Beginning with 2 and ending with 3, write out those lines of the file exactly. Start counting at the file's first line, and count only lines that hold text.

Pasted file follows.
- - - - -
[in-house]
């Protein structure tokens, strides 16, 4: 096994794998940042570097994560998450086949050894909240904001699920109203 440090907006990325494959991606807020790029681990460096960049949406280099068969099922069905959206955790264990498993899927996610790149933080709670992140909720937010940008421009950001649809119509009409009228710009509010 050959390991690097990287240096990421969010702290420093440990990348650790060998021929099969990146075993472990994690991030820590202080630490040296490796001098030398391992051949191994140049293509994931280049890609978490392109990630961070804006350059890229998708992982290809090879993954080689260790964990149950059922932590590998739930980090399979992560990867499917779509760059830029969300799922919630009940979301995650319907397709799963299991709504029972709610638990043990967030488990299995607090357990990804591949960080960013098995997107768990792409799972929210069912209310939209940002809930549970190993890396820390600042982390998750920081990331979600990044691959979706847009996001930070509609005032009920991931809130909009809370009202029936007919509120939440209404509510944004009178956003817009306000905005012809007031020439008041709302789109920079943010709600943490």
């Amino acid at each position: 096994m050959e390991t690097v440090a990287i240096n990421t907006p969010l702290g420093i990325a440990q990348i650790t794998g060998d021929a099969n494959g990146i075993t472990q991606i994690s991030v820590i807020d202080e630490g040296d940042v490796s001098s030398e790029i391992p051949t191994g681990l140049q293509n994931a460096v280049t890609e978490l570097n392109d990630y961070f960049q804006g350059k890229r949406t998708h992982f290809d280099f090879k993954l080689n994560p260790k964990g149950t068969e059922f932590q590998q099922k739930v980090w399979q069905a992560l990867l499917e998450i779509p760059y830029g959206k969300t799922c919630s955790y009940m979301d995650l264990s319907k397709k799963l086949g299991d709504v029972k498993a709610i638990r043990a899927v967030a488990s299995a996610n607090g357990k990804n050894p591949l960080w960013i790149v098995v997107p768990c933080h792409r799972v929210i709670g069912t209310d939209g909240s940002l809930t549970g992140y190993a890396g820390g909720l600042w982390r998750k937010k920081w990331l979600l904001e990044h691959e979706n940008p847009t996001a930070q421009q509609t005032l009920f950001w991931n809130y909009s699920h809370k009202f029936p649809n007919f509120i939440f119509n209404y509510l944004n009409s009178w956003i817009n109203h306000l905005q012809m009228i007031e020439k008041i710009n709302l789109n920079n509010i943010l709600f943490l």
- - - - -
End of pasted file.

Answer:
């Protein structure tokens, strides 16, 4: 096994794998940042570097994560998450086949050894909240904001699920109203 440090907006990325494959991606807020790029681990460096960049949406280099068969099922069905959206955790264990498993899927996610790149933080709670992140909720937010940008421009950001649809119509009409009228710009509010 050959390991690097990287240096990421969010702290420093440990990348650790060998021929099969990146075993472990994690991030820590202080630490040296490796001098030398391992051949191994140049293509994931280049890609978490392109990630961070804006350059890229998708992982290809090879993954080689260790964990149950059922932590590998739930980090399979992560990867499917779509760059830029969300799922919630009940979301995650319907397709799963299991709504029972709610638990043990967030488990299995607090357990990804591949960080960013098995997107768990792409799972929210069912209310939209940002809930549970190993890396820390600042982390998750920081990331979600990044691959979706847009996001930070509609005032009920991931809130909009809370009202029936007919509120939440209404509510944004009178956003817009306000905005012809007031020439008041709302789109920079943010709600943490």
């Amino acid at each position: 096994m050959e390991t690097v440090a990287i240096n990421t907006p969010l702290g420093i990325a440990q990348i650790t794998g060998d021929a099969n494959g990146i075993t472990q991606i994690s991030v820590i807020d202080e630490g040296d940042v490796s001098s030398e790029i391992p051949t191994g681990l140049q293509n994931a460096v280049t890609e978490l570097n392109d990630y961070f960049q804006g350059k890229r949406t998708h992982f290809d280099f090879k993954l080689n994560p260790k964990g149950t068969e059922f932590q590998q099922k739930v980090w399979q069905a992560l990867l499917e998450i779509p760059y830029g959206k969300t799922c919630s955790y009940m979301d995650l264990s319907k397709k799963l086949g299991d709504v029972k498993a709610i638990r043990a899927v967030a488990s299995a996610n607090g357990k990804n050894p591949l960080w960013i790149v098995v997107p768990c933080h792409r799972v929210i709670g069912t209310d939209g909240s940002l809930t549970g992140y190993a890396g820390g909720l600042w982390r998750k937010k920081w990331l979600l904001e990044h691959e979706n940008p847009t996001a930070q421009q509609t005032l009920f950001w991931n809130y909009s699920h809370k009202f029936p649809n007919f509120i939440f119509n209404y509510l944004n009409s009178w956003i817009n109203h306000l905005q012809m009228i007031e020439k008041i710009n709302l789109n920079n509010i943010l709600f943490l």